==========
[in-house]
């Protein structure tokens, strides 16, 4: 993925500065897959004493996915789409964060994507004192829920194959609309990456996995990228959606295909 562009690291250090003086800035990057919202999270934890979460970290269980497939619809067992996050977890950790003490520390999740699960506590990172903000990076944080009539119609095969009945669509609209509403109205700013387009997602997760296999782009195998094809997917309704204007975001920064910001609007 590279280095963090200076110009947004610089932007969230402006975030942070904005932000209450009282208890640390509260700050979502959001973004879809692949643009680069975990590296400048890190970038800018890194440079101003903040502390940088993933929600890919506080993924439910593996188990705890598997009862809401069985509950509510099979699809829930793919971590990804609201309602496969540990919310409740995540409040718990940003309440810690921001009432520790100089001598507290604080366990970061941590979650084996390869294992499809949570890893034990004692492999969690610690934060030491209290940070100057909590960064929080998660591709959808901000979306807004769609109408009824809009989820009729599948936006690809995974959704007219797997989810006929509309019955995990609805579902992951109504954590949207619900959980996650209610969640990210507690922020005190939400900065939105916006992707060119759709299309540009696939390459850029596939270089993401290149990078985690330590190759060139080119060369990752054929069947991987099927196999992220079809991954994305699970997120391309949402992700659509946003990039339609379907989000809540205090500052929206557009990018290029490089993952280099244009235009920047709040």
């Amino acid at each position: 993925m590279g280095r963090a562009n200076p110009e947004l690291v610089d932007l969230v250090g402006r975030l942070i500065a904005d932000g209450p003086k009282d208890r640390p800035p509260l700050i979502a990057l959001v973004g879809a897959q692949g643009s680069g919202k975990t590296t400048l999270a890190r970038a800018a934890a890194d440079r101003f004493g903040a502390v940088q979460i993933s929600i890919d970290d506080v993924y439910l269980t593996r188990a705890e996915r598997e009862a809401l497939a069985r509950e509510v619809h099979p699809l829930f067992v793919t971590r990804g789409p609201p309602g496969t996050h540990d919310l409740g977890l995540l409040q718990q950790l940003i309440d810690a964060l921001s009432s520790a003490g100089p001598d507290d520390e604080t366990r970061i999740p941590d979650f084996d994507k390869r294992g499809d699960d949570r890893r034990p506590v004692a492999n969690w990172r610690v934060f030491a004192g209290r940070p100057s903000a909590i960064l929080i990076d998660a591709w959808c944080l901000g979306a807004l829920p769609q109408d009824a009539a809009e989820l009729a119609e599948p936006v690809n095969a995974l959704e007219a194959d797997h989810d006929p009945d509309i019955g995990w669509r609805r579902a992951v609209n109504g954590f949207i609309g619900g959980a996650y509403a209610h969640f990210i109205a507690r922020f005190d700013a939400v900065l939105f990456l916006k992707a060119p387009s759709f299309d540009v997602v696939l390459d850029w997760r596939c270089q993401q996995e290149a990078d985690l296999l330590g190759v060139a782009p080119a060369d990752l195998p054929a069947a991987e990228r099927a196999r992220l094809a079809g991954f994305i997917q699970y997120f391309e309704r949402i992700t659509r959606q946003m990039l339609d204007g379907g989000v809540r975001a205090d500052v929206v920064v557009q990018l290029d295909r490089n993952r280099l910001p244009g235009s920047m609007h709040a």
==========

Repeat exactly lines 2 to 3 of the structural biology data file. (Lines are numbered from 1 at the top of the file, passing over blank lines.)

């Protein structure tokens, strides 16, 4: 993925500065897959004493996915789409964060994507004192829920194959609309990456996995990228959606295909 562009690291250090003086800035990057919202999270934890979460970290269980497939619809067992996050977890950790003490520390999740699960506590990172903000990076944080009539119609095969009945669509609209509403109205700013387009997602997760296999782009195998094809997917309704204007975001920064910001609007 590279280095963090200076110009947004610089932007969230402006975030942070904005932000209450009282208890640390509260700050979502959001973004879809692949643009680069975990590296400048890190970038800018890194440079101003903040502390940088993933929600890919506080993924439910593996188990705890598997009862809401069985509950509510099979699809829930793919971590990804609201309602496969540990919310409740995540409040718990940003309440810690921001009432520790100089001598507290604080366990970061941590979650084996390869294992499809949570890893034990004692492999969690610690934060030491209290940070100057909590960064929080998660591709959808901000979306807004769609109408009824809009989820009729599948936006690809995974959704007219797997989810006929509309019955995990609805579902992951109504954590949207619900959980996650209610969640990210507690922020005190939400900065939105916006992707060119759709299309540009696939390459850029596939270089993401290149990078985690330590190759060139080119060369990752054929069947991987099927196999992220079809991954994305699970997120391309949402992700659509946003990039339609379907989000809540205090500052929206557009990018290029490089993952280099244009235009920047709040």
């Amino acid at each position: 993925m590279g280095r963090a562009n200076p110009e947004l690291v610089d932007l969230v250090g402006r975030l942070i500065a904005d932000g209450p003086k009282d208890r640390p800035p509260l700050i979502a990057l959001v973004g879809a897959q692949g643009s680069g919202k975990t590296t400048l999270a890190r970038a800018a934890a890194d440079r101003f004493g903040a502390v940088q979460i993933s929600i890919d970290d506080v993924y439910l269980t593996r188990a705890e996915r598997e009862a809401l497939a069985r509950e509510v619809h099979p699809l829930f067992v793919t971590r990804g789409p609201p309602g496969t996050h540990d919310l409740g977890l995540l409040q718990q950790l940003i309440d810690a964060l921001s009432s520790a003490g100089p001598d507290d520390e604080t366990r970061i999740p941590d979650f084996d994507k390869r294992g499809d699960d949570r890893r034990p506590v004692a492999n969690w990172r610690v934060f030491a004192g209290r940070p100057s903000a909590i960064l929080i990076d998660a591709w959808c944080l901000g979306a807004l829920p769609q109408d009824a009539a809009e989820l009729a119609e599948p936006v690809n095969a995974l959704e007219a194959d797997h989810d006929p009945d509309i019955g995990w669509r609805r579902a992951v609209n109504g954590f949207i609309g619900g959980a996650y509403a209610h969640f990210i109205a507690r922020f005190d700013a939400v900065l939105f990456l916006k992707a060119p387009s759709f299309d540009v997602v696939l390459d850029w997760r596939c270089q993401q996995e290149a990078d985690l296999l330590g190759v060139a782009p080119a060369d990752l195998p054929a069947a991987e990228r099927a196999r992220l094809a079809g991954f994305i997917q699970y997120f391309e309704r949402i992700t659509r959606q946003m990039l339609d204007g379907g989000v809540r975001a205090d500052v929206v920064v557009q990018l290029d295909r490089n993952r280099l910001p244009g235009s920047m609007h709040a």